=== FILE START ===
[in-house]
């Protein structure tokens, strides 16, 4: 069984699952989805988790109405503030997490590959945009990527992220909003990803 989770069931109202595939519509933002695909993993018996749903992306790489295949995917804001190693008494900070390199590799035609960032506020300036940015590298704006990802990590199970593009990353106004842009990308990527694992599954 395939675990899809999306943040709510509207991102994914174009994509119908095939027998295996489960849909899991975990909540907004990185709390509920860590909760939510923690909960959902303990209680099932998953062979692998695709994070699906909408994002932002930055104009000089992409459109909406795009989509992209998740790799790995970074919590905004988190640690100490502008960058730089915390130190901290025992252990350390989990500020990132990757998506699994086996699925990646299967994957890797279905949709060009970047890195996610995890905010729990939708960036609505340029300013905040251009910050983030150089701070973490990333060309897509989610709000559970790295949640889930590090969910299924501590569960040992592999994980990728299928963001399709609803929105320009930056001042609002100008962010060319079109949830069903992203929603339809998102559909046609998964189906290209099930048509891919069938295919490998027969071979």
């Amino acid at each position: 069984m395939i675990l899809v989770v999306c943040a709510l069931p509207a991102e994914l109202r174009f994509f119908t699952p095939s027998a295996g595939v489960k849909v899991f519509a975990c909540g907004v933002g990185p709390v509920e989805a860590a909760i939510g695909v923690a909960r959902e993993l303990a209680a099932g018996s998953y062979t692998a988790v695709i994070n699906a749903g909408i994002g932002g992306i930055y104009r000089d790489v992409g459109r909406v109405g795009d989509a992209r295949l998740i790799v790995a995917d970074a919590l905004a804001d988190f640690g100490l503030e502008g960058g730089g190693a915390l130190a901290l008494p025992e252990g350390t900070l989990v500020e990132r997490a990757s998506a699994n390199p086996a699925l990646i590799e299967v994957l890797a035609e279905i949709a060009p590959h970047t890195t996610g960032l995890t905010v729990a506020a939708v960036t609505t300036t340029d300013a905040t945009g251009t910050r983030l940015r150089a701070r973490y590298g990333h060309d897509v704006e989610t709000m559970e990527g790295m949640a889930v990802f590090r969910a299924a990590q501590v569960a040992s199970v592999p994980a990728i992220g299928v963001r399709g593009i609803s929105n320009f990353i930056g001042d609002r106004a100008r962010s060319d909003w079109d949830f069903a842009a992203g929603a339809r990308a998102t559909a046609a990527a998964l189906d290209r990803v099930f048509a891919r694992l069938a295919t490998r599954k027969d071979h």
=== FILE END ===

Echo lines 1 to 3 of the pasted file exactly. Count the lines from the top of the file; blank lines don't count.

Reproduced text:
[in-house]
């Protein structure tokens, strides 16, 4: 069984699952989805988790109405503030997490590959945009990527992220909003990803 989770069931109202595939519509933002695909993993018996749903992306790489295949995917804001190693008494900070390199590799035609960032506020300036940015590298704006990802990590199970593009990353106004842009990308990527694992599954 395939675990899809999306943040709510509207991102994914174009994509119908095939027998295996489960849909899991975990909540907004990185709390509920860590909760939510923690909960959902303990209680099932998953062979692998695709994070699906909408994002932002930055104009000089992409459109909406795009989509992209998740790799790995970074919590905004988190640690100490502008960058730089915390130190901290025992252990350390989990500020990132990757998506699994086996699925990646299967994957890797279905949709060009970047890195996610995890905010729990939708960036609505340029300013905040251009910050983030150089701070973490990333060309897509989610709000559970790295949640889930590090969910299924501590569960040992592999994980990728299928963001399709609803929105320009930056001042609002100008962010060319079109949830069903992203929603339809998102559909046609998964189906290209099930048509891919069938295919490998027969071979």
């Amino acid at each position: 069984m395939i675990l899809v989770v999306c943040a709510l069931p509207a991102e994914l109202r174009f994509f119908t699952p095939s027998a295996g595939v489960k849909v899991f519509a975990c909540g907004v933002g990185p709390v509920e989805a860590a909760i939510g695909v923690a909960r959902e993993l303990a209680a099932g018996s998953y062979t692998a988790v695709i994070n699906a749903g909408i994002g932002g992306i930055y104009r000089d790489v992409g459109r909406v109405g795009d989509a992209r295949l998740i790799v790995a995917d970074a919590l905004a804001d988190f640690g100490l503030e502008g960058g730089g190693a915390l130190a901290l008494p025992e252990g350390t900070l989990v500020e990132r997490a990757s998506a699994n390199p086996a699925l990646i590799e299967v994957l890797a035609e279905i949709a060009p590959h970047t890195t996610g960032l995890t905010v729990a506020a939708v960036t609505t300036t340029d300013a905040t945009g251009t910050r983030l940015r150089a701070r973490y590298g990333h060309d897509v704006e989610t709000m559970e990527g790295m949640a889930v990802f590090r969910a299924a990590q501590v569960a040992s199970v592999p994980a990728i992220g299928v963001r399709g593009i609803s929105n320009f990353i930056g001042d609002r106004a100008r962010s060319d909003w079109d949830f069903a842009a992203g929603a339809r990308a998102t559909a046609a990527a998964l189906d290209r990803v099930f048509a891919r694992l069938a295919t490998r599954k027969d071979h």